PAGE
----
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Graham Charbonneau to judge IDEA 2024


Studio Gram director Graham Charbonneau will join Brooke Lloyd, Melissa Bright and Davina Bester on the jury of the 2024 Interior Design Excellence Awards (IDEA).

Early bird entries to IDEA close this Sunday, 14 April 2024.

Now in its 22nd year, IDEA is Australia’s longest-running independent architecture and interior design awards program with winners selected annually by a panel of seven expert industry judges.

Canadian-born architect Graham Charbonneau brings fresh eyes to IDEA having never judged or entered before. 

His boutique architecture and interior design practice, Studio Gram, forms part of the tight-knit Adelaide design community. Together with co-director Dave Bickmore and their team, Charbonneau has been busy telling the unfolding story of the city’s hospitality scene through narrative-focused interior design for 10 years.

“We tend to write these narratives for our projects as the key introductions to concepts – almost like return briefs – and they live on with the project,” Charbonneau tells Australian Design Review.

Studio Gram’s design of Fino Vino, for example, told a “country-in-the-city” story. The design captured the restaurant’s migration from its original small town establishment to the Adelaide CBD, flushed with fittings and fixtures from local makers. 

Fino Vino. Photo: Kate Bowman

Nearby, another Studio Gram-designed restaurant, Shobosho, was inspired by its name, which translates from Japanese to ‘fire house’, and is adorned with charred wood.

While Studio Gram avoids the prescription of a consistent design style on both its projects and its staff, what ties the “detail-obsessed” practice’s body of work together is an inclination to design “from the inside out”.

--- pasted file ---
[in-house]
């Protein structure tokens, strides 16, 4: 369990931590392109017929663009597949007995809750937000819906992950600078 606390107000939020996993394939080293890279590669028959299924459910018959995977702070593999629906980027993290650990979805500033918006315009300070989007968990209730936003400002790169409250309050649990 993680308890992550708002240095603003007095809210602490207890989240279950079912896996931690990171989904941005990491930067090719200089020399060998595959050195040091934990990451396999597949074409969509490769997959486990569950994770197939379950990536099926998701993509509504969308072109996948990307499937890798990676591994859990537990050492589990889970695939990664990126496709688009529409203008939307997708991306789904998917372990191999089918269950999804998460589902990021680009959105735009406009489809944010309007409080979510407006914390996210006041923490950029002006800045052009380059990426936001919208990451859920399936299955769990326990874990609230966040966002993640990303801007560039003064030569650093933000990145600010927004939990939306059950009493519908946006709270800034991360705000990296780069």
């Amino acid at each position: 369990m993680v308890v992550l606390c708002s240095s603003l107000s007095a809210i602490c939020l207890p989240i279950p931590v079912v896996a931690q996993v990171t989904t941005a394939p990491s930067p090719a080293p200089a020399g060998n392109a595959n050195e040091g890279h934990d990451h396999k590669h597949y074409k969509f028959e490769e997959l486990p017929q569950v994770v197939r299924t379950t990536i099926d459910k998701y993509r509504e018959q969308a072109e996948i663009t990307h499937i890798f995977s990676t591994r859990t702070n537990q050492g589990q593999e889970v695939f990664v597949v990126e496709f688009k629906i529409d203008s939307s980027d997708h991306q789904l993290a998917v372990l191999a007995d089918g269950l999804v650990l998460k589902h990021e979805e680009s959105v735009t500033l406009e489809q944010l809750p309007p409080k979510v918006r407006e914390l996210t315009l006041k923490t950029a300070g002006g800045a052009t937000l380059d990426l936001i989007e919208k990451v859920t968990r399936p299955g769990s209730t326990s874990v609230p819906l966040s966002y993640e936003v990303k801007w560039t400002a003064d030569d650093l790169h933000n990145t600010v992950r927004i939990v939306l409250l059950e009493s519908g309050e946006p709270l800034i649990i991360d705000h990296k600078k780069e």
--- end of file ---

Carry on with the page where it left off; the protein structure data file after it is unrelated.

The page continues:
“We tend to think about the end-user and how they’re going to use the space before we think about the envelope,” he says.

What is Charbonneau looking for at this year’s IDEA?

As Studio Gram matures past its first decade in operation, Charbonneau says the practice continues to expand its reach into hotel, winery, brewery and residential projects. Nevertheless, the IDEA Hospitality category is the award that remains “closest to home” for him as a member of this year’s jury.

“We do so much work in that space and it’s always a category that we’re excited to see what’s happening,” he says. 

“It’s an industry that, in my mind, moves a lot quicker than others just in terms of the way that it transitions through trends or design styles.”

Despite designing for an industry driven by fast-moving trends, Studio Gram tries to avoid trends as much as possible. Finding a point of difference is more important to Charbonneau.

“I think everyone loves saying that; I don’t think it’s always easy to do,” he says. 

“But certainly the projects that always stand out are probably the ones that are at the forefront of trends, so they become the trendsetters really.”

Charbonneau points specifically to maximalism as a trend that sometimes works and sometimes doesn’t. For him, the big picture of a maximalist work often overpowers the rich detail of the minutiae.

“I think a great project has things that probably 90 or 95 percent of the population will never see, but I think that they’re the best parts of those projects,” he says.

“Hidden little gems that probably only other designers see – they’re the kind of things that really make you pay attention or appreciate what you’re looking at.”

Shobosho. Photo: Corey Roberts

Both originality and craftsmanship impress Charbonneau and they’re the two core ingredients he will be searching for among this year’s IDEA entries to all categories.

“It’s projects that promote design over product in some ways,” he says.

“I’m sure every interior designer’s the same. In a perfect world you’d design everything in the place, but there are some things that, for practical reasons, budget reasons, or whatever it might be, you purchase proprietary items for it. 

“That kind of high level of craft and originality are probably the two key elements that stand out for me.”

Enter IDEA 2024 here.

Lead image by Jonathan van der Knaap.


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